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MOTHERING MOTHER: A Daughter's Experience in Caregiving

MOTHERING MOTHER: A Daughter's Experience in Caregiving by Martha Cooper Eischen, iUniverse, Inc. Bloomington, 2011

Reviewed by David W. Virtue
www.virtueonline.org
April 25, 2011

Society's focus on youth has led to a perceived concern about the euthanasia of the elderly.

In a culture that is doing everything to stifle the effects of aging and "losing it" through dementia and Alzheimer's, Martha Cooper Eischen's decade long story of care giving for her 98-year old mother is an example of selflessness and love, too often left to the uncertain attitudes of mechanically run institutions.

Eischen's book is a deeply personal account of insights that only a caregiver can give. Even when her mother suffered a tragic accident that left her, at the age of 88, with third degree burns over twenty-five percent of her body and hospitalized for five months, her daughter was always "there" for her.

In Mothering Mother, Eischen offers pages of practical advice ranging from "dealing with Dementia", "personality changes," and especially including making mistakes. Eischen learned the difference between coercing her mother and challenging her, a fine line she admits, but a necessary one for maintaining the best quality of life.

Eischen is not afraid to touch on the delicate subjects of personal care, privacy, bathing, clothes and dressing, toileting and feeding. It is all done with sensitivity and love.

Her book will, I believe, lead other caregivers, "both novice and experienced" down a road of compassion with a more complete understanding of what it means to care for an elderly loved one.

Eischen is not afraid to deal with her own deeply emotional story as she details her mother's end-of-life journey and how she, in turn, learned to provide personal care, partner with medical professionals, and deal with altered family dynamics. As she describes her life as a caregiver, she clearly identifies emotions, changes in roles, keys to keeping her mother active, and day-to-day care issues.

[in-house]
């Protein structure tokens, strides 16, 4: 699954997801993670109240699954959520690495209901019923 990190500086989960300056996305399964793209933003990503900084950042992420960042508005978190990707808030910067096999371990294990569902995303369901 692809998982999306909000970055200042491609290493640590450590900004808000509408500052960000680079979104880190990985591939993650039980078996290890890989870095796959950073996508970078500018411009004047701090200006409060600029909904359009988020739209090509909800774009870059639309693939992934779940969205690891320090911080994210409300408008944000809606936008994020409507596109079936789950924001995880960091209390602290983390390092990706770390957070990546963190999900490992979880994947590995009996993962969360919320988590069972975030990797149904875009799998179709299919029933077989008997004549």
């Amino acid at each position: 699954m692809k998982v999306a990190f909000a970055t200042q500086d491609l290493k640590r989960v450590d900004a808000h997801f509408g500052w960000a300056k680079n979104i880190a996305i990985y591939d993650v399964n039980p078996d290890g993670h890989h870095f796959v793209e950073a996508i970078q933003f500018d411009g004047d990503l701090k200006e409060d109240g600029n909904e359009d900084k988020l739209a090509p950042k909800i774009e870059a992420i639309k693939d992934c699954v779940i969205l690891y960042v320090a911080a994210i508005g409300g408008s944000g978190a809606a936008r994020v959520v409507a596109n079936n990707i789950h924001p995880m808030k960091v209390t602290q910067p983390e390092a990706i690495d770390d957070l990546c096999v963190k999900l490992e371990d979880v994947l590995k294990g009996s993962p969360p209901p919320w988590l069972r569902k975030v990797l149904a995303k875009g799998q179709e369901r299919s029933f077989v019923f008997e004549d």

What makes the book that much more interesting is that Eischen spent 45 years in Information Technologies which included Programming, Systems Design and Analysis, Education, Management, and Sales, all very much left brain functions. Now, in this slim, very readable volume, she details her new life as a caregiver absorbed totally in right brain activity. She accepts her new role and all its ambiguities and complications with a profound sense of grace. The book is neither maudlin nor depressing. It is filled with pictures of a smiling mother and daughter. Humor is everywhere.

Eischen makes the point that the primary advocate in caring for the elderly is YOU. The book mentions specific agencies that can be helpful. She is not unmindful of the support that doctors and agencies as well as private institutions and skilled nursing facilities can offer.

Above all, have a sense of humor and be honest with your "patient" without being hurtful. Never leave a loved one in the dark, but don't alarm her either. Above all, sensitivity is key.

In this book, she puts her rich experience as a professional, organized problem solver, and caregiver together to work as an advocate for the elderly and their families. Through speaking engagements, television, and writing, she brings her message of love, encouragement and practical advice to her everyday audience.

Perhaps a clue to this is what the book does not touch on, which is Eischen's Christian faith that sustained her throughout the decade of her tender loving care of her mother.

Even though her mother has departed this life, Eischen continues her outreach daily to the elderly and their families, dipping, as she writes, into this deep well of life, preserving the dignities and sensitivities of our aging loved ones.

END

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